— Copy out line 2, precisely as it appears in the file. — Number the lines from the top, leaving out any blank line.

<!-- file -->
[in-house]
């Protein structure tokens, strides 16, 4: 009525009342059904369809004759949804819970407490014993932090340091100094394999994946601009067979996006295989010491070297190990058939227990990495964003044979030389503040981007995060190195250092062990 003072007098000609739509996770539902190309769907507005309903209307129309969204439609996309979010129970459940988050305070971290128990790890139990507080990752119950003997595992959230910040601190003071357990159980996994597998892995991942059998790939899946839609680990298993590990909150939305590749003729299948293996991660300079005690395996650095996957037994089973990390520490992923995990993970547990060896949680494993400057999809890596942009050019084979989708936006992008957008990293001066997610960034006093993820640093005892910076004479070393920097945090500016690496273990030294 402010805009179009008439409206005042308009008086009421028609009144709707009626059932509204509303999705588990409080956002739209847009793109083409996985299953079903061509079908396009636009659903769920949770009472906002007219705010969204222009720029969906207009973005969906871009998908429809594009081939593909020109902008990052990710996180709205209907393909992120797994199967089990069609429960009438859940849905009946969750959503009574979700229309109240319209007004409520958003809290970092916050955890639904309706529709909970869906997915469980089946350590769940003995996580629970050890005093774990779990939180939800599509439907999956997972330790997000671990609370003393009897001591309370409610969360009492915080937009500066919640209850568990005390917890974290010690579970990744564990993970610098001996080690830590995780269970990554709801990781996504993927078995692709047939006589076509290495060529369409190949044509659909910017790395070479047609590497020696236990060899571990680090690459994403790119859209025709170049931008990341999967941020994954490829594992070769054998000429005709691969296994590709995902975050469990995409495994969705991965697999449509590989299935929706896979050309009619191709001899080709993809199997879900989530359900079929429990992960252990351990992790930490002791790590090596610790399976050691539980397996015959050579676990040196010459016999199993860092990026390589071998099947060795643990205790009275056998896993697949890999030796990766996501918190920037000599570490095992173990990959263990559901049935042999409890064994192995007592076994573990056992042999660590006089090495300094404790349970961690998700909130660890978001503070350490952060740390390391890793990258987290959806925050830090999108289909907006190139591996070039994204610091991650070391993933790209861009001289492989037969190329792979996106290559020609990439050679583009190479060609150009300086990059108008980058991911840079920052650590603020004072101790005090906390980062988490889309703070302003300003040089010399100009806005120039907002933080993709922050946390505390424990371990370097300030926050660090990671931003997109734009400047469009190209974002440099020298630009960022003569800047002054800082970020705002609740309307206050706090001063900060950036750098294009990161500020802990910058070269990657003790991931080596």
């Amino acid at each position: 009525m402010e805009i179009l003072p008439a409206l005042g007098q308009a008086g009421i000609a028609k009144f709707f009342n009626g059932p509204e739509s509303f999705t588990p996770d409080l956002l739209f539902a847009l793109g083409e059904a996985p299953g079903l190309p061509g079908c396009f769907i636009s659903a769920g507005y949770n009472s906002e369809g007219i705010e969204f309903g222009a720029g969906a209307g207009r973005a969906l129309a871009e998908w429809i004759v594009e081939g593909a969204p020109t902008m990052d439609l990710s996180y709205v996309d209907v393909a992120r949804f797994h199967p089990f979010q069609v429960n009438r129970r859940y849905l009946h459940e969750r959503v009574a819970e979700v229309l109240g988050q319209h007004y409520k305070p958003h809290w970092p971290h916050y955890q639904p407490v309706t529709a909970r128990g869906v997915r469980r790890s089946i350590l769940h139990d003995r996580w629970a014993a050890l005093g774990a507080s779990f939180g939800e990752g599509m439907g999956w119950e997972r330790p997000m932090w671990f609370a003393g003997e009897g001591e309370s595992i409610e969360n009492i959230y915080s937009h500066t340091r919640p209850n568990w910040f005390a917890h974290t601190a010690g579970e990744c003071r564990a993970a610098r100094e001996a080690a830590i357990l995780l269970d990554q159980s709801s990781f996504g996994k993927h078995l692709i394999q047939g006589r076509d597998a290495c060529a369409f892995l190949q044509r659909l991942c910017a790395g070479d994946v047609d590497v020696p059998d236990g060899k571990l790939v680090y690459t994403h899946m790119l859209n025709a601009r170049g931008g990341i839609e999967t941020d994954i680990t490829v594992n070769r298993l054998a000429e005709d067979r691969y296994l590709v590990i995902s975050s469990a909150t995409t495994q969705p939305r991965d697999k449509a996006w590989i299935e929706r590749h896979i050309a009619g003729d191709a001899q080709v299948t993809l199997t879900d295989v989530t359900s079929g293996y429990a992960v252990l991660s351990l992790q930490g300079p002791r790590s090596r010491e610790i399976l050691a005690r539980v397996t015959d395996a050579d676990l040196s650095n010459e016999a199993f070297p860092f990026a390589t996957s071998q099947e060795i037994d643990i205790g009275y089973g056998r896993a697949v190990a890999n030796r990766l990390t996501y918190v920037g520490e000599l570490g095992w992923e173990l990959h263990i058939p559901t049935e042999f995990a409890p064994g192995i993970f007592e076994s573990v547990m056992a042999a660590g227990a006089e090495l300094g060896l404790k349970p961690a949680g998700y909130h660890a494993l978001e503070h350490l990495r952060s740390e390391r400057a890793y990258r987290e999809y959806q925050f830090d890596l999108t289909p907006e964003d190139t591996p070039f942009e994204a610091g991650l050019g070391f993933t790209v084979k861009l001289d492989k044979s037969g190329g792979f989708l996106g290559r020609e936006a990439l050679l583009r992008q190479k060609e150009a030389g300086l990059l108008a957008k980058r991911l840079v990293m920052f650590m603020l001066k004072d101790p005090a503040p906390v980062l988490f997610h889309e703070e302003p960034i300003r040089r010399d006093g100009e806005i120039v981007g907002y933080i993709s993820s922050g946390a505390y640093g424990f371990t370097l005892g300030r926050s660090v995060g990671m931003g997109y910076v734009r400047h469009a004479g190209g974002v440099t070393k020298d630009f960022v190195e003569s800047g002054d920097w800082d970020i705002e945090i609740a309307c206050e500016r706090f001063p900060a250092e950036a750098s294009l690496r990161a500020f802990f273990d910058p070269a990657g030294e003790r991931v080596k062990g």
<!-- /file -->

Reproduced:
């Protein structure tokens, strides 16, 4: 009525009342059904369809004759949804819970407490014993932090340091100094394999994946601009067979996006295989010491070297190990058939227990990495964003044979030389503040981007995060190195250092062990 003072007098000609739509996770539902190309769907507005309903209307129309969204439609996309979010129970459940988050305070971290128990790890139990507080990752119950003997595992959230910040601190003071357990159980996994597998892995991942059998790939899946839609680990298993590990909150939305590749003729299948293996991660300079005690395996650095996957037994089973990390520490992923995990993970547990060896949680494993400057999809890596942009050019084979989708936006992008957008990293001066997610960034006093993820640093005892910076004479070393920097945090500016690496273990030294 402010805009179009008439409206005042308009008086009421028609009144709707009626059932509204509303999705588990409080956002739209847009793109083409996985299953079903061509079908396009636009659903769920949770009472906002007219705010969204222009720029969906207009973005969906871009998908429809594009081939593909020109902008990052990710996180709205209907393909992120797994199967089990069609429960009438859940849905009946969750959503009574979700229309109240319209007004409520958003809290970092916050955890639904309706529709909970869906997915469980089946350590769940003995996580629970050890005093774990779990939180939800599509439907999956997972330790997000671990609370003393009897001591309370409610969360009492915080937009500066919640209850568990005390917890974290010690579970990744564990993970610098001996080690830590995780269970990554709801990781996504993927078995692709047939006589076509290495060529369409190949044509659909910017790395070479047609590497020696236990060899571990680090690459994403790119859209025709170049931008990341999967941020994954490829594992070769054998000429005709691969296994590709995902975050469990995409495994969705991965697999449509590989299935929706896979050309009619191709001899080709993809199997879900989530359900079929429990992960252990351990992790930490002791790590090596610790399976050691539980397996015959050579676990040196010459016999199993860092990026390589071998099947060795643990205790009275056998896993697949890999030796990766996501918190920037000599570490095992173990990959263990559901049935042999409890064994192995007592076994573990056992042999660590006089090495300094404790349970961690998700909130660890978001503070350490952060740390390391890793990258987290959806925050830090999108289909907006190139591996070039994204610091991650070391993933790209861009001289492989037969190329792979996106290559020609990439050679583009190479060609150009300086990059108008980058991911840079920052650590603020004072101790005090906390980062988490889309703070302003300003040089010399100009806005120039907002933080993709922050946390505390424990371990370097300030926050660090990671931003997109734009400047469009190209974002440099020298630009960022003569800047002054800082970020705002609740309307206050706090001063900060950036750098294009990161500020802990910058070269990657003790991931080596």